Adoptees experience a higher prevalence of dissociative anxiety as a means of coping with the loss of the first attachment bond. They have more conduct and behavior problems, including hyperactivity, aggressiveness, delinquency, conduct disorder, conflicts with peers, and running away. They tend to have a significantly higher prevalence of depression and reactive attachment disorder. This is particularly true with emotionally stranded adoptees torn between two cultures and two families, and adolescents lacking a cohesive sense of identity, with a significant part of themselves attached to their biological heritage.

Disassociation is a psychological defense mechanism associated with post-traumatic stress disorder, including daydreaming, highway hypnosis, losing touch, becoming inattentive and distracted, and mentally remote; a complex psychological condition linked to a history of trauma, lapses of attention, compromised emotional memory, and a disintegrated sense of self associated with a loss of memory and amnesia. Victims feel emotionally numb, detached from others and their surroundings, and disconnected from the world around them. Symptoms include daydreaming, spacing out, eyes glazed over, and changes in behavior due to an emotional overload triggering anxiety.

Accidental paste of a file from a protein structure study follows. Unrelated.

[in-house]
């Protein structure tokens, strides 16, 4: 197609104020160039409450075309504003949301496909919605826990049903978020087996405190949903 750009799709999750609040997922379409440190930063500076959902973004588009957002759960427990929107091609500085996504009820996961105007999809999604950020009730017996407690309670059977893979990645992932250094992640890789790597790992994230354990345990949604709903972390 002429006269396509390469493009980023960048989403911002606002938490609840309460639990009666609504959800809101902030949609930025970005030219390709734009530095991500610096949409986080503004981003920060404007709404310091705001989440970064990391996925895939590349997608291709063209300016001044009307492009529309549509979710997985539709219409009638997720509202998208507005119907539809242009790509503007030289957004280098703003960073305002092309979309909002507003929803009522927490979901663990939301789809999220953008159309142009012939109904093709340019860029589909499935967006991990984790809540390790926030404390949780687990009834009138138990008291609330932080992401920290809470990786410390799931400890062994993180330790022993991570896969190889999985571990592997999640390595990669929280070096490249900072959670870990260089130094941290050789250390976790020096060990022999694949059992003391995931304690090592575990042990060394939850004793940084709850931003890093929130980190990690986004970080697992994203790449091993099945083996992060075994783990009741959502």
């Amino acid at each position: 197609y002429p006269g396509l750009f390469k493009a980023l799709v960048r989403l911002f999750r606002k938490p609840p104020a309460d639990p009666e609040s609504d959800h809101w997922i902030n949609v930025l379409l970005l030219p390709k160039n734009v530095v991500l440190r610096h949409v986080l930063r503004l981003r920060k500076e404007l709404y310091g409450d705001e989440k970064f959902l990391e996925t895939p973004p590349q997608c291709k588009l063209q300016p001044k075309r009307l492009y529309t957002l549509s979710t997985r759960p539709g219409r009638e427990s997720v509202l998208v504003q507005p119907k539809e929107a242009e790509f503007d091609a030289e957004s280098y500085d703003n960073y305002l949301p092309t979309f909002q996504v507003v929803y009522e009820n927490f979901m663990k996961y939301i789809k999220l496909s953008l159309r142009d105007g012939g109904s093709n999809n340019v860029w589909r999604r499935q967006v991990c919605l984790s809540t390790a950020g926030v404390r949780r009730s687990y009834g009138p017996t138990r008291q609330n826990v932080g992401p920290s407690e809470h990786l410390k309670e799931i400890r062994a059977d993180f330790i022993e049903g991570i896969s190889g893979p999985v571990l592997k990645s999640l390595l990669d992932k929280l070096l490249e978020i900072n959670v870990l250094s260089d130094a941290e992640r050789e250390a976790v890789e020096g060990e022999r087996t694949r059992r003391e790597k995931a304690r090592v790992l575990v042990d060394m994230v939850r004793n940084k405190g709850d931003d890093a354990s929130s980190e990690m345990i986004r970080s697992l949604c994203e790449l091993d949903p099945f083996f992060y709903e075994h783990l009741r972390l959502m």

Dissociation is of great concern in the therapeutic treatment of adopted individuals because this pattern of behavior threatens harm to the quality of personal relationships and self-evaluation. Adoptees with this condition should seek advice and practice grounding techniques.

Contact Judith Land

Judith Land Twitter


Posted in adopted, adoptee, Adoption, Children, Parenting | Tagged , , , , , | 1 Comment

Adoption—When things go utterly right…

What would your life be like, if things always went the way you wanted?

An adoption plan cannot be created without the birth parents making a life-altering decision. Adoptive parents take full parental and legal custody of the child with no turning back. The adoptee is the tip of the triangle, the highest priority, and the reason the triad was formed.

“Having a positive attitude is all about maintaining a positive mindset, a mental attitude that focuses on the pragmatic brighter side of life; an optimistic mindset that uses the words ‘I can’ and it’s possible.’” –Judith Land